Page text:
'Woman, what do you have in common with Caelius? with a youth, a stranger? Why were you so intimate with him as to lend him the gold, or so inimical as to fear poison from him? Did you not see your father as consul? Weren't you told that your uncle, your grandfather, your great-grandfather, your great-great-grandfather, and his father were consuls too? And then, didn't you realize that till just now you were the wife of Quintus Metellus?  He, a man of ancient lineage and great energy, a man extraordinarily devoted to his country, had only to step outside his house to overshadow virtually all his fellow citizens in courage, glory, and reputation. Born of a noble house, married into one just as illustrious, how could you get mixed up with someone like Caelius? Is he a relative? a relative by marriage? a friend of your husband? Not at all.This was nothing but sheer, unbridled passion. If the images of your male ancestors don't move you, did not even Quinta Claudia, my illustrious descendant, push you to vie in domestic virtue with the women who brought glory to our house? Not even Claudia, the Vestal Virgin? She who, holding her father close, did not allow his enemy, the tribune of the people, to pull him down from his chariot during his triumph? Why did you let yourself be influenced by the vices of your brother rather than by the qualities of your father and forefathers? And yet these, ever since my day, have been kept going both in the males of the family and, especially, in the females. Did I break the peace with Pyrrhus so that you could make daily treaties with your filthy lovers? Did I built the aqueduct to provide water for your post-incest ablutions? Did I built the road so that you could parade with other women's husbands?'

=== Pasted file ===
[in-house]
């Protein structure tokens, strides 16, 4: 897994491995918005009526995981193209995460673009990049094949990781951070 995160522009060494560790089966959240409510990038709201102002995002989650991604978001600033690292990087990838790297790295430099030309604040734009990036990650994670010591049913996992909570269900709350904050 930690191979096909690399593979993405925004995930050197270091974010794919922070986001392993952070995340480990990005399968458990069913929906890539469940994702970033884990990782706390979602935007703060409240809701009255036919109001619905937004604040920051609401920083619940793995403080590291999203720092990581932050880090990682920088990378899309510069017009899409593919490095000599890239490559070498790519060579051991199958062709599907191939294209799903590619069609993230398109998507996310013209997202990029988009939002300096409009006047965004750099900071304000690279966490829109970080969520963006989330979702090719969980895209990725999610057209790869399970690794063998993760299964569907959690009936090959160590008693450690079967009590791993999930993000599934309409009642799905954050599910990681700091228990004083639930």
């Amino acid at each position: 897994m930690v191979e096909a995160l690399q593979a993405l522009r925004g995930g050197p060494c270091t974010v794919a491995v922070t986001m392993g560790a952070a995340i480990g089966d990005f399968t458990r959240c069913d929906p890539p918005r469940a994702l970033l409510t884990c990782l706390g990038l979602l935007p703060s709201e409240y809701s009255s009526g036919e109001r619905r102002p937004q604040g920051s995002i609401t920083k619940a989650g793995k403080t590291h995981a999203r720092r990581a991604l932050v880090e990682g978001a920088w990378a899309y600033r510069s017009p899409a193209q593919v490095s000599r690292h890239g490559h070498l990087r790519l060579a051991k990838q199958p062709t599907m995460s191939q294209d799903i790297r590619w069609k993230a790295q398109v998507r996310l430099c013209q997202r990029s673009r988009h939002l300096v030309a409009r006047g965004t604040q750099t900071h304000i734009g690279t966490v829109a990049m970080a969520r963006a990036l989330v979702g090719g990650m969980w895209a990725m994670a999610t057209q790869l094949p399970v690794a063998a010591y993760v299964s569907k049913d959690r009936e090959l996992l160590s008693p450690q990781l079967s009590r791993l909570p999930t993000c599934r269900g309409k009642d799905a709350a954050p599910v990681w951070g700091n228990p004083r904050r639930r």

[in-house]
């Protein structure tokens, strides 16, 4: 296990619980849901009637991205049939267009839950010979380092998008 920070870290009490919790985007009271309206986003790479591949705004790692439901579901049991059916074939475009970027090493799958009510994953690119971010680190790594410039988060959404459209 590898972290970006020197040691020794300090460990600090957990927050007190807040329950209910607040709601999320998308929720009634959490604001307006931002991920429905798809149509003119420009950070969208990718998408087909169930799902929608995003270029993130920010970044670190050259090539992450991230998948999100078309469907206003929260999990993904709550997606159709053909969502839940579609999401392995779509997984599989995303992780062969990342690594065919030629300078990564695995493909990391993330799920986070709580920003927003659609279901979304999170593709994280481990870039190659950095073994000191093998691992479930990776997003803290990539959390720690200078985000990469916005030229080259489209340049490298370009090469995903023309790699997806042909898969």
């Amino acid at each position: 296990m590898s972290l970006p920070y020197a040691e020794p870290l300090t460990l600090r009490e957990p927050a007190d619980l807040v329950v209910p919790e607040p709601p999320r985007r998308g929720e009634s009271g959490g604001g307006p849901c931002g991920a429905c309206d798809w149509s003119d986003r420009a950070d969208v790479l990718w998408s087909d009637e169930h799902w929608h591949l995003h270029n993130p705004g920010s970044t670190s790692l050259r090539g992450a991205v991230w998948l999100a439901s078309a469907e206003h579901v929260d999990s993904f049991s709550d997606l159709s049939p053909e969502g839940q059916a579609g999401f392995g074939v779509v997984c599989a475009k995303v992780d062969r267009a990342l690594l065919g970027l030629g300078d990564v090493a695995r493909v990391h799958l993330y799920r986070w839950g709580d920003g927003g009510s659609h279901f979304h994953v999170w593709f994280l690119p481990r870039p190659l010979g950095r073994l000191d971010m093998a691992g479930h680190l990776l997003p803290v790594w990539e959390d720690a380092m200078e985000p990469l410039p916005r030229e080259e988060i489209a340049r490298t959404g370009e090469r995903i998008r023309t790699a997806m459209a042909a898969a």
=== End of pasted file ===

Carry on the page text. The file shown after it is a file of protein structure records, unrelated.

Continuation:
(15) But why, gentlemen of the jury, did I bring in such a difficult character as old Appius, who might at any moment turn his censorious austerity against Caelius. But I'll get to that later, and in such a way, gentlemen of the jury, that I am sure I will be able to justify the the life of Marcus Caelius even to the severest judges. As for you, woman-that's right, it is I speaking now, for myself-if you intend to justify your actions, your declarations, your calumnies, your machinations, your accusations, then you're going to have to give an accounting, and a clear one, of this great intimacy. The accusers, for their part, speak only of orgies, love affairs, adultery, Baiae,  beach parties, banquets, revels, singing, concerts, boat rides; and at the same time they give us to understand that there is nothing they say without your approval. And you, gripped by some sudden madness-were willing to have all this mud dragged into the Forum in front of the jury. So you either have to deny the charges and prove that they are lies or admit that neither your accusation nor your testimony deserve to be believed.